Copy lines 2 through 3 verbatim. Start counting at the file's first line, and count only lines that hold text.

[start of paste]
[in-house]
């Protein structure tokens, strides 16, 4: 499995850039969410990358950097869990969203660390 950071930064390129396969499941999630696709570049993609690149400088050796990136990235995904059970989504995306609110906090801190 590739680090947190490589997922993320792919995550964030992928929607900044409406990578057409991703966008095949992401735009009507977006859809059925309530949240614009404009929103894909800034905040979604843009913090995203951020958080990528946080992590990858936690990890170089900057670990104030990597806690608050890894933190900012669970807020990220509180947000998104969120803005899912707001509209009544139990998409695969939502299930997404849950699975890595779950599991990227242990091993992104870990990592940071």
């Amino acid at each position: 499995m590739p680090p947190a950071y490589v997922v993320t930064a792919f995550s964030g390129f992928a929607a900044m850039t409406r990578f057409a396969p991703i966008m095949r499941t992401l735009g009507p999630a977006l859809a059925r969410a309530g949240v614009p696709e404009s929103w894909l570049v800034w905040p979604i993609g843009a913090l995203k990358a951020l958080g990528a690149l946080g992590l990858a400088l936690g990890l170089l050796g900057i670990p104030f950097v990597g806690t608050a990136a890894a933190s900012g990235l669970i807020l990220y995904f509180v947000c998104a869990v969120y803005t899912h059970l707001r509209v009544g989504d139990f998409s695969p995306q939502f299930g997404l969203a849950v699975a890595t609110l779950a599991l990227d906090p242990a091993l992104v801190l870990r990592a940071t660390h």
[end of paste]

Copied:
């Protein structure tokens, strides 16, 4: 499995850039969410990358950097869990969203660390 950071930064390129396969499941999630696709570049993609690149400088050796990136990235995904059970989504995306609110906090801190 590739680090947190490589997922993320792919995550964030992928929607900044409406990578057409991703966008095949992401735009009507977006859809059925309530949240614009404009929103894909800034905040979604843009913090995203951020958080990528946080992590990858936690990890170089900057670990104030990597806690608050890894933190900012669970807020990220509180947000998104969120803005899912707001509209009544139990998409695969939502299930997404849950699975890595779950599991990227242990091993992104870990990592940071």
């Amino acid at each position: 499995m590739p680090p947190a950071y490589v997922v993320t930064a792919f995550s964030g390129f992928a929607a900044m850039t409406r990578f057409a396969p991703i966008m095949r499941t992401l735009g009507p999630a977006l859809a059925r969410a309530g949240v614009p696709e404009s929103w894909l570049v800034w905040p979604i993609g843009a913090l995203k990358a951020l958080g990528a690149l946080g992590l990858a400088l936690g990890l170089l050796g900057i670990p104030f950097v990597g806690t608050a990136a890894a933190s900012g990235l669970i807020l990220y995904f509180v947000c998104a869990v969120y803005t899912h059970l707001r509209v009544g989504d139990f998409s695969p995306q939502f299930g997404l969203a849950v699975a890595t609110l779950a599991l990227d906090p242990a091993l992104v801190l870990r990592a940071t660390h």